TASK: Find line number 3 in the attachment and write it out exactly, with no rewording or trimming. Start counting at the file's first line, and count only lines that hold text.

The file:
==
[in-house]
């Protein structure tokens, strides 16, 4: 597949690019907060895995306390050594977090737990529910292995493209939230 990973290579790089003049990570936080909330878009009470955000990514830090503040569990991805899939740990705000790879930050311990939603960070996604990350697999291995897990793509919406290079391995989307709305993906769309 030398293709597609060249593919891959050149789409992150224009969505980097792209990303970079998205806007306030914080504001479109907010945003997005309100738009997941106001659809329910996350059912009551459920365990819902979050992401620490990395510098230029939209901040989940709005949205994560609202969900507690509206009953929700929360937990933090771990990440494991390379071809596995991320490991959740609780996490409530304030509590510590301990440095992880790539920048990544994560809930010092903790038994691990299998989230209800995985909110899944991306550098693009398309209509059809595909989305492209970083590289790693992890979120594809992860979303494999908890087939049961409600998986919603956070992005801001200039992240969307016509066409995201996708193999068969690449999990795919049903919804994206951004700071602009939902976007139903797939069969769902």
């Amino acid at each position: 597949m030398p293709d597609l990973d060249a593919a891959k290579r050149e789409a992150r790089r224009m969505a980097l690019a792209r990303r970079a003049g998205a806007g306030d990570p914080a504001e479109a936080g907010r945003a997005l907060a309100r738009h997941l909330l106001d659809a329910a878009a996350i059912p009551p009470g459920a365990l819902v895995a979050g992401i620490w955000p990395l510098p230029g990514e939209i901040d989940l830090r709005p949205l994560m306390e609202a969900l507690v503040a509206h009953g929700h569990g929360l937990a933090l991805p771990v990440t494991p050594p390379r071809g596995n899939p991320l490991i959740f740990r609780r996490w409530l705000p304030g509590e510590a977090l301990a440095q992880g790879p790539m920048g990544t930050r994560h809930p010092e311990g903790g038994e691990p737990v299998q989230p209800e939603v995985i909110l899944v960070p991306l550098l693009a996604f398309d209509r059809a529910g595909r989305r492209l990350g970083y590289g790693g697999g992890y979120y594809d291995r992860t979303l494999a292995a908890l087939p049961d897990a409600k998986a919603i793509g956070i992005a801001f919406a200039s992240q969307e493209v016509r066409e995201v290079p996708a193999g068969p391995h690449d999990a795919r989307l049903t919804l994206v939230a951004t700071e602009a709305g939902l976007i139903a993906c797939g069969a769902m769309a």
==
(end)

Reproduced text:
């Amino acid at each position: 597949m030398p293709d597609l990973d060249a593919a891959k290579r050149e789409a992150r790089r224009m969505a980097l690019a792209r990303r970079a003049g998205a806007g306030d990570p914080a504001e479109a936080g907010r945003a997005l907060a309100r738009h997941l909330l106001d659809a329910a878009a996350i059912p009551p009470g459920a365990l819902v895995a979050g992401i620490w955000p990395l510098p230029g990514e939209i901040d989940l830090r709005p949205l994560m306390e609202a969900l507690v503040a509206h009953g929700h569990g929360l937990a933090l991805p771990v990440t494991p050594p390379r071809g596995n899939p991320l490991i959740f740990r609780r996490w409530l705000p304030g509590e510590a977090l301990a440095q992880g790879p790539m920048g990544t930050r994560h809930p010092e311990g903790g038994e691990p737990v299998q989230p209800e939603v995985i909110l899944v960070p991306l550098l693009a996604f398309d209509r059809a529910g595909r989305r492209l990350g970083y590289g790693g697999g992890y979120y594809d291995r992860t979303l494999a292995a908890l087939p049961d897990a409600k998986a919603i793509g956070i992005a801001f919406a200039s992240q969307e493209v016509r066409e995201v290079p996708a193999g068969p391995h690449d999990a795919r989307l049903t919804l994206v939230a951004t700071e602009a709305g939902l976007i139903a993906c797939g069969a769902m769309a």